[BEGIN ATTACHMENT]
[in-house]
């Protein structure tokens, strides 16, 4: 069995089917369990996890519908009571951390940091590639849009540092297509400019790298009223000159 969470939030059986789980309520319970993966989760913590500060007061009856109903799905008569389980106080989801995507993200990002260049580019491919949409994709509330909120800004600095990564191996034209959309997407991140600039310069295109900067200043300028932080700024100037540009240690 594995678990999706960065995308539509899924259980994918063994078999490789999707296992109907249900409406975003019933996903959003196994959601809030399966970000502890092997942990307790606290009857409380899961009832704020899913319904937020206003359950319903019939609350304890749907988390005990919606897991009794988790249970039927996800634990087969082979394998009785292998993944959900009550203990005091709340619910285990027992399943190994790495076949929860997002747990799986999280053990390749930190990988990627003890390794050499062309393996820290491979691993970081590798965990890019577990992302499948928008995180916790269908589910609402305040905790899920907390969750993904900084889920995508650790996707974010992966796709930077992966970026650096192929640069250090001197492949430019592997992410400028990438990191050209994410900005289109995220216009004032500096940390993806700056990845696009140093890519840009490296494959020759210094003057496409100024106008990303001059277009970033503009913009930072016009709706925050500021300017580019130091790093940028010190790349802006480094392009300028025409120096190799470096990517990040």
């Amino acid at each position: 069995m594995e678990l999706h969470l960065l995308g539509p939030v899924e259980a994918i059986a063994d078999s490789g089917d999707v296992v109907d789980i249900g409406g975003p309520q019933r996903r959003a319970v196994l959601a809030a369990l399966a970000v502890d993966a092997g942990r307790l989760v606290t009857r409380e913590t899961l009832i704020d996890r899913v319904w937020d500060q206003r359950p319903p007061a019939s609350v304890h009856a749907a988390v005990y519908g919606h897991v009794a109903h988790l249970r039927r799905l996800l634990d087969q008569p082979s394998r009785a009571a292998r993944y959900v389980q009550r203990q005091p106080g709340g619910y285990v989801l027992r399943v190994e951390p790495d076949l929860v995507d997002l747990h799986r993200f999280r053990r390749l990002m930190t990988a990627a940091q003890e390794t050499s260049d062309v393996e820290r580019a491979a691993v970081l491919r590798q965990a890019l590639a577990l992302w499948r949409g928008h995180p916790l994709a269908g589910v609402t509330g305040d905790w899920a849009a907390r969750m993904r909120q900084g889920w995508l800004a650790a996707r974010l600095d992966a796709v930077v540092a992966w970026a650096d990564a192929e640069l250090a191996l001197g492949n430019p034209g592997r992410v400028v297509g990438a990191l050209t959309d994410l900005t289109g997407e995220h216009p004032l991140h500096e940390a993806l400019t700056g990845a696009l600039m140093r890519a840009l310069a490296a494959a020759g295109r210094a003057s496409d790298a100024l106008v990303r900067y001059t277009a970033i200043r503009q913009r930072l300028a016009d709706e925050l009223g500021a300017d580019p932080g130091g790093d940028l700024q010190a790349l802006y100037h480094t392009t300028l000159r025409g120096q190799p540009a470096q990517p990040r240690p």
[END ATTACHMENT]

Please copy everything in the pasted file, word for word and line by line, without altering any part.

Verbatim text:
[in-house]
């Protein structure tokens, strides 16, 4: 069995089917369990996890519908009571951390940091590639849009540092297509400019790298009223000159 969470939030059986789980309520319970993966989760913590500060007061009856109903799905008569389980106080989801995507993200990002260049580019491919949409994709509330909120800004600095990564191996034209959309997407991140600039310069295109900067200043300028932080700024100037540009240690 594995678990999706960065995308539509899924259980994918063994078999490789999707296992109907249900409406975003019933996903959003196994959601809030399966970000502890092997942990307790606290009857409380899961009832704020899913319904937020206003359950319903019939609350304890749907988390005990919606897991009794988790249970039927996800634990087969082979394998009785292998993944959900009550203990005091709340619910285990027992399943190994790495076949929860997002747990799986999280053990390749930190990988990627003890390794050499062309393996820290491979691993970081590798965990890019577990992302499948928008995180916790269908589910609402305040905790899920907390969750993904900084889920995508650790996707974010992966796709930077992966970026650096192929640069250090001197492949430019592997992410400028990438990191050209994410900005289109995220216009004032500096940390993806700056990845696009140093890519840009490296494959020759210094003057496409100024106008990303001059277009970033503009913009930072016009709706925050500021300017580019130091790093940028010190790349802006480094392009300028025409120096190799470096990517990040």
């Amino acid at each position: 069995m594995e678990l999706h969470l960065l995308g539509p939030v899924e259980a994918i059986a063994d078999s490789g089917d999707v296992v109907d789980i249900g409406g975003p309520q019933r996903r959003a319970v196994l959601a809030a369990l399966a970000v502890d993966a092997g942990r307790l989760v606290t009857r409380e913590t899961l009832i704020d996890r899913v319904w937020d500060q206003r359950p319903p007061a019939s609350v304890h009856a749907a988390v005990y519908g919606h897991v009794a109903h988790l249970r039927r799905l996800l634990d087969q008569p082979s394998r009785a009571a292998r993944y959900v389980q009550r203990q005091p106080g709340g619910y285990v989801l027992r399943v190994e951390p790495d076949l929860v995507d997002l747990h799986r993200f999280r053990r390749l990002m930190t990988a990627a940091q003890e390794t050499s260049d062309v393996e820290r580019a491979a691993v970081l491919r590798q965990a890019l590639a577990l992302w499948r949409g928008h995180p916790l994709a269908g589910v609402t509330g305040d905790w899920a849009a907390r969750m993904r909120q900084g889920w995508l800004a650790a996707r974010l600095d992966a796709v930077v540092a992966w970026a650096d990564a192929e640069l250090a191996l001197g492949n430019p034209g592997r992410v400028v297509g990438a990191l050209t959309d994410l900005t289109g997407e995220h216009p004032l991140h500096e940390a993806l400019t700056g990845a696009l600039m140093r890519a840009l310069a490296a494959a020759g295109r210094a003057s496409d790298a100024l106008v990303r900067y001059t277009a970033i200043r503009q913009r930072l300028a016009d709706e925050l009223g500021a300017d580019p932080g130091g790093d940028l700024q010190a790349l802006y100037h480094t392009t300028l000159r025409g120096q190799p540009a470096q990517p990040r240690p």